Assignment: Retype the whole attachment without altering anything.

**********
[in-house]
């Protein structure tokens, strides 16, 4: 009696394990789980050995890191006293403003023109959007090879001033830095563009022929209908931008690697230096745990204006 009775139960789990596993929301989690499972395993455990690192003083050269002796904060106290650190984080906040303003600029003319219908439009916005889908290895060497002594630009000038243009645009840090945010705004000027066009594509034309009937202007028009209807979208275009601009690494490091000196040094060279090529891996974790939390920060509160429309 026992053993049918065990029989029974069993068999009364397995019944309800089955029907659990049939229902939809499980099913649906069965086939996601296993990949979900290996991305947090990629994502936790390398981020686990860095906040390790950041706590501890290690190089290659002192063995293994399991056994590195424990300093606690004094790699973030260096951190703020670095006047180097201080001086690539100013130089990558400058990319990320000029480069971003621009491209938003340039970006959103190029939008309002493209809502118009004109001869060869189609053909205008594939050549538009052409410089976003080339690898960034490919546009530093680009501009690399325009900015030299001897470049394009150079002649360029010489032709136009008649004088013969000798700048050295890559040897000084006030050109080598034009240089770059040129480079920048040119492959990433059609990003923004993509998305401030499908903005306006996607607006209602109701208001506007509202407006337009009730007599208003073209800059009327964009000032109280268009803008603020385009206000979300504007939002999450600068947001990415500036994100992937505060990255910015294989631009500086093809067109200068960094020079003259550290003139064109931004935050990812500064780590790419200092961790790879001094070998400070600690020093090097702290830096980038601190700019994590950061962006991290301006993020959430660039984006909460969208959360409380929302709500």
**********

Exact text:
[in-house]
């Protein structure tokens, strides 16, 4: 009696394990789980050995890191006293403003023109959007090879001033830095563009022929209908931008690697230096745990204006 009775139960789990596993929301989690499972395993455990690192003083050269002796904060106290650190984080906040303003600029003319219908439009916005889908290895060497002594630009000038243009645009840090945010705004000027066009594509034309009937202007028009209807979208275009601009690494490091000196040094060279090529891996974790939390920060509160429309 026992053993049918065990029989029974069993068999009364397995019944309800089955029907659990049939229902939809499980099913649906069965086939996601296993990949979900290996991305947090990629994502936790390398981020686990860095906040390790950041706590501890290690190089290659002192063995293994399991056994590195424990300093606690004094790699973030260096951190703020670095006047180097201080001086690539100013130089990558400058990319990320000029480069971003621009491209938003340039970006959103190029939008309002493209809502118009004109001869060869189609053909205008594939050549538009052409410089976003080339690898960034490919546009530093680009501009690399325009900015030299001897470049394009150079002649360029010489032709136009008649004088013969000798700048050295890559040897000084006030050109080598034009240089770059040129480079920048040119492959990433059609990003923004993509998305401030499908903005306006996607607006209602109701208001506007509202407006337009009730007599208003073209800059009327964009000032109280268009803008603020385009206000979300504007939002999450600068947001990415500036994100992937505060990255910015294989631009500086093809067109200068960094020079003259550290003139064109931004935050990812500064780590790419200092961790790879001094070998400070600690020093090097702290830096980038601190700019994590950061962006991290301006993020959430660039984006909460969208959360409380929302709500």